Reducing the risk of DFSP returning

When DFSP grows into the lower layer of skin, the cancer often spreads out like the roots of a plant. This root-like growth can make it difficult to remove all of the cancer.

To reduce the risk of DFSP returning after surgery, your dermatologist may include a second treatment. The second treatment helps to kill cancer cells.

Dermatologists also are studying new treatment options. One way to reduce DFSP from returning may be to treat patients with both excision and Mohs surgery. In one small study, the cancer did not return when patients received both excision and Mohs.

More research is needed to find out whether this can reduce the risk of DFSP returning.

Reconstructive surgery: DFSP can grow deep, so some patients need reconstructive surgery to repair the wound caused by the surgery.

Radiation treatments: After surgery, some patients receive radiation treatments. These treatments can destroy cancer cells. Because of the long-term risks involved in getting radiation treatments, doctors carefully consider the benefits and the risks of this treatment. 

The results from a small study show that radiation may reduce the risk of DFSP from returning. Researchers followed 14 patients who received radiation treatments, mostly after surgery. Most patients, 86%, remained cancer-free. The average follow-up period exceeded 10 years. 

When surgery is not possible

Some patients cannot undergo surgery. When this happens, other treatment options are used. Some patients have radiation treatments. Other options include:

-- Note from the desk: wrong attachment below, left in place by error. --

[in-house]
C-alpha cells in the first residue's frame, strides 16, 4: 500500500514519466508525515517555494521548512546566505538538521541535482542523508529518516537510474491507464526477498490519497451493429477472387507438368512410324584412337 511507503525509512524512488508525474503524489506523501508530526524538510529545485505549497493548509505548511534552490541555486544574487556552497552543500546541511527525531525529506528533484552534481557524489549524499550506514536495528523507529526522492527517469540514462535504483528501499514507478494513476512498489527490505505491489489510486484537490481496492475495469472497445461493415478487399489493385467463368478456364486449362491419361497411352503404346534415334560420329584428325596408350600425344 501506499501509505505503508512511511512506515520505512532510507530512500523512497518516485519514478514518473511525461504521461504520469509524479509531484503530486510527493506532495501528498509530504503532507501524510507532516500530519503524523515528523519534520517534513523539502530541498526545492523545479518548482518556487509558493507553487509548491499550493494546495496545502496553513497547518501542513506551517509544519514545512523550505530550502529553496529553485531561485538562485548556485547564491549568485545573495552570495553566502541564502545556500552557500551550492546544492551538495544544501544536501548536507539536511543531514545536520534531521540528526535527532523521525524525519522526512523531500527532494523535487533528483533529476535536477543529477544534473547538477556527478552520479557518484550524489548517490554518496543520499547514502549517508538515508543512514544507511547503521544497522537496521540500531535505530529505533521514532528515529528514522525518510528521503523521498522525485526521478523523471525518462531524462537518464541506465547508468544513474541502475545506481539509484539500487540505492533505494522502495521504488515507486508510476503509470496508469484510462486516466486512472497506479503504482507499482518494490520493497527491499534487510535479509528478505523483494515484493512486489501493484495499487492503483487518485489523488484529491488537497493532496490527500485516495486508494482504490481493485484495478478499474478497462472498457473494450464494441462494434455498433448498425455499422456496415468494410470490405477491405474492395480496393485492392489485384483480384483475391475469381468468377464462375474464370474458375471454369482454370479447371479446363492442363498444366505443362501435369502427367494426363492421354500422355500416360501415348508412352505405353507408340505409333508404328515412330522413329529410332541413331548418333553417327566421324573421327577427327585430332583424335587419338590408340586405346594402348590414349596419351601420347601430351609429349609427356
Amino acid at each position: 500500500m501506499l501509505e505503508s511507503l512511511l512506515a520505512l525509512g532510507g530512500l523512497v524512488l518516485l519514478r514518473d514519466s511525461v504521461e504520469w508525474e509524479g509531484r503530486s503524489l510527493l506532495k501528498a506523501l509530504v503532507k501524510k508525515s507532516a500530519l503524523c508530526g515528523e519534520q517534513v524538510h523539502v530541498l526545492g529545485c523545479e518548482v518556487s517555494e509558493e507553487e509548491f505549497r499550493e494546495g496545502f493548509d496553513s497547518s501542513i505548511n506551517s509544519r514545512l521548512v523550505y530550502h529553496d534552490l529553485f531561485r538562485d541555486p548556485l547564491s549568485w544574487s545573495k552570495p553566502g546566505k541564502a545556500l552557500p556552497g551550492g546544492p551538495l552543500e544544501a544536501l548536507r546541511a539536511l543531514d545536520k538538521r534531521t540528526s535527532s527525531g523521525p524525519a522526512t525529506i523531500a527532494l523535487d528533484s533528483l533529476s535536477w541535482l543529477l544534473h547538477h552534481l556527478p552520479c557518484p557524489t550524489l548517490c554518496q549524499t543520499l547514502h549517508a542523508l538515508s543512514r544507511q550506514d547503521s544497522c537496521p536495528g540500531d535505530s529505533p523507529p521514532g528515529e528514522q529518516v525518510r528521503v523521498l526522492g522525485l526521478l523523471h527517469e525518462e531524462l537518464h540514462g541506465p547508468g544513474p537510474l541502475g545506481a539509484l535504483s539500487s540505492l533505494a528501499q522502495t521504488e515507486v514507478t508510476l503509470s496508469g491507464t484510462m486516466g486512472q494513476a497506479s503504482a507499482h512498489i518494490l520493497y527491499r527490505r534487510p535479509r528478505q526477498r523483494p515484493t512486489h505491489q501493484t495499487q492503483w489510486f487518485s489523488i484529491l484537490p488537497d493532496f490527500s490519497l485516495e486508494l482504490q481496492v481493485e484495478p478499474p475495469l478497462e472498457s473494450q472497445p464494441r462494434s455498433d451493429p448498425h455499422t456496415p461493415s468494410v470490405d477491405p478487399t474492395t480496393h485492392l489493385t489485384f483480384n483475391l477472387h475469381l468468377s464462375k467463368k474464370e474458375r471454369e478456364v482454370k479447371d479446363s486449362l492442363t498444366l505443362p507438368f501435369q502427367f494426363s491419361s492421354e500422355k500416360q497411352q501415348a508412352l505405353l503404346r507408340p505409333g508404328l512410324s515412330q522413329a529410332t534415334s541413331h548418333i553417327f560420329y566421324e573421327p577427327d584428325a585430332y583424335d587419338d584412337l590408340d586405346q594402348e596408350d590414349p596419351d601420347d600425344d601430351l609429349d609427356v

Imatinib mesylate: This is a chemotherapy medicine. The U.S. Food and Drug Administration (FDA) has approved this medicine to treat DFSP in adults when the cancer:

  • Cannot be treated with surgery.
  • Returns after treatment.
  • Has spread to other parts of the body. 

Some chemotherapy medicines kill both cancerous and healthy cells. Imatinib mesylate works differently. It is designed to target specific cancer-causing molecules. This gives it the power to kill cancer cells while preventing serious damage to non-cancerous cells. 

This medicine is not right for every patient who has DFSP. For this medicine to work, patients must have certain DNA. Testing is required to find out whether a patient has that DNA. 

If your doctor prescribes imatinib mesylate, you will need to be carefully supervised. 

After taking imatinib mesylate, some patients are able to have surgery because the drug shrinks the DFSP enough so that the cancer can be surgically removed.